Zimbabwean ambassador to Botswana, Thomas Mandigora, has refused to comment on the incident in which three Zimbabwean citizens who are facing criminal charges were recently found in possession of Emergency Traveling Documents (ETD), which came into their possession whilst they were in remand custody awaiting trial in Gaborone.
Although his secretary confirmed that the ambassador had received our questionnaire long ago, he had not answered it or, at least, given an indication that he would do so when we went to press on Monday.
The three Zimbabwean accused were recently remanded in jail, pending the hearing of their trial by Gaborone’s Extension Two Magistrate Abigail Masiwa, who says that releasing them on bail might not be in the interest of the state, bearing in mind that if convicted they risk being sent to prison for a period of twenty years.
The three are Bekezele Ncube, Leader Ndebele and Kgololosego Phephe.
An official of the Zimbabwean Embassy has told the Court that one needs to be present in person to be given an ETD. A source in the Department of Immigration says that the incident that remanded prisoners could have such sensitive travel documents says a lot about the way the documents are released in the embassy and called for deep investigations to find out how the documents ended up in the suspects’ hands.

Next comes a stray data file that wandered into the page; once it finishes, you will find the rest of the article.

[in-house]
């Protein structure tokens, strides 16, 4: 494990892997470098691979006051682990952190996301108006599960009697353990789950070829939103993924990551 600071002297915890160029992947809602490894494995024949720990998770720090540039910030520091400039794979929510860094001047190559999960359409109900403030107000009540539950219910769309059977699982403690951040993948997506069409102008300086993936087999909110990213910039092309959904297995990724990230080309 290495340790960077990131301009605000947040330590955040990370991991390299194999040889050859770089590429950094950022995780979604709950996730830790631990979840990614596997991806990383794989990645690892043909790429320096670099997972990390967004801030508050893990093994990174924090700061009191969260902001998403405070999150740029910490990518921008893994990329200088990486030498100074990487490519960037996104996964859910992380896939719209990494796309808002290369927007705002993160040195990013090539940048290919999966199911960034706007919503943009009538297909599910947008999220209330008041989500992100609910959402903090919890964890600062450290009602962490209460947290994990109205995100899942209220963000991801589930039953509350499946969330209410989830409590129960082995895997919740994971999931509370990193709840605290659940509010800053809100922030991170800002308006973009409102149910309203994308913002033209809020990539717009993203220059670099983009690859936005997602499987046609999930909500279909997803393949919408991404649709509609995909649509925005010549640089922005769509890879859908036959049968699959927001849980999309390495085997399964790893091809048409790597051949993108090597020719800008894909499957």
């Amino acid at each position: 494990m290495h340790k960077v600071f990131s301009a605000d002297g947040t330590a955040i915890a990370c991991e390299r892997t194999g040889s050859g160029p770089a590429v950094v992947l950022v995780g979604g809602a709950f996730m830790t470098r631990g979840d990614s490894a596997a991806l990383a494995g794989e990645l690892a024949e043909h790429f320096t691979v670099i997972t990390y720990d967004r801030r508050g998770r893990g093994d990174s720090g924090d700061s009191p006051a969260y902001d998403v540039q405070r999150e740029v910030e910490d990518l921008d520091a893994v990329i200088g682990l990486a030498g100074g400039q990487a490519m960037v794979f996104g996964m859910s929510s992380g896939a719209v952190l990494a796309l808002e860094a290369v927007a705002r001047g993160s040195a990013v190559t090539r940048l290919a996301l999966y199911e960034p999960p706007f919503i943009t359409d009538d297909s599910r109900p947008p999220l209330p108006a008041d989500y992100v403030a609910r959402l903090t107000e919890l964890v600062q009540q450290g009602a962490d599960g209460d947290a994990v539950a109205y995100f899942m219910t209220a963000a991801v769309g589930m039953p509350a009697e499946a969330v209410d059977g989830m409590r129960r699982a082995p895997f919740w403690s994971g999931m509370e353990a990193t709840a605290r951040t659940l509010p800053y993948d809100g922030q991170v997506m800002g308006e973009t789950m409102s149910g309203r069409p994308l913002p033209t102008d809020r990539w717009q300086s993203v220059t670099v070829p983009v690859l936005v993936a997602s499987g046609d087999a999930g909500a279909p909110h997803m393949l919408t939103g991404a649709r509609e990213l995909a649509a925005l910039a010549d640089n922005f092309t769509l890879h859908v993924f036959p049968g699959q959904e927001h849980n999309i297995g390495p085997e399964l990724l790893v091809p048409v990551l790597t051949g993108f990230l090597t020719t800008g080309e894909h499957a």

”I think this needs to be thoroughly investigated to learn more about how it happened and to see how this can be stopped from happening in the future,” said the source but declining to be named on grounds that he was not allowed to speak to the press.
According to him, this could just be the tip of the iceberg.
”My worry is that there could be more of such documents in the hands of other Zimbabweans staying in the country illegally,” he said. Zimbabweans running away from difficult economic difficulties in their country are known to be applying all types of tricks to remain in Botswana.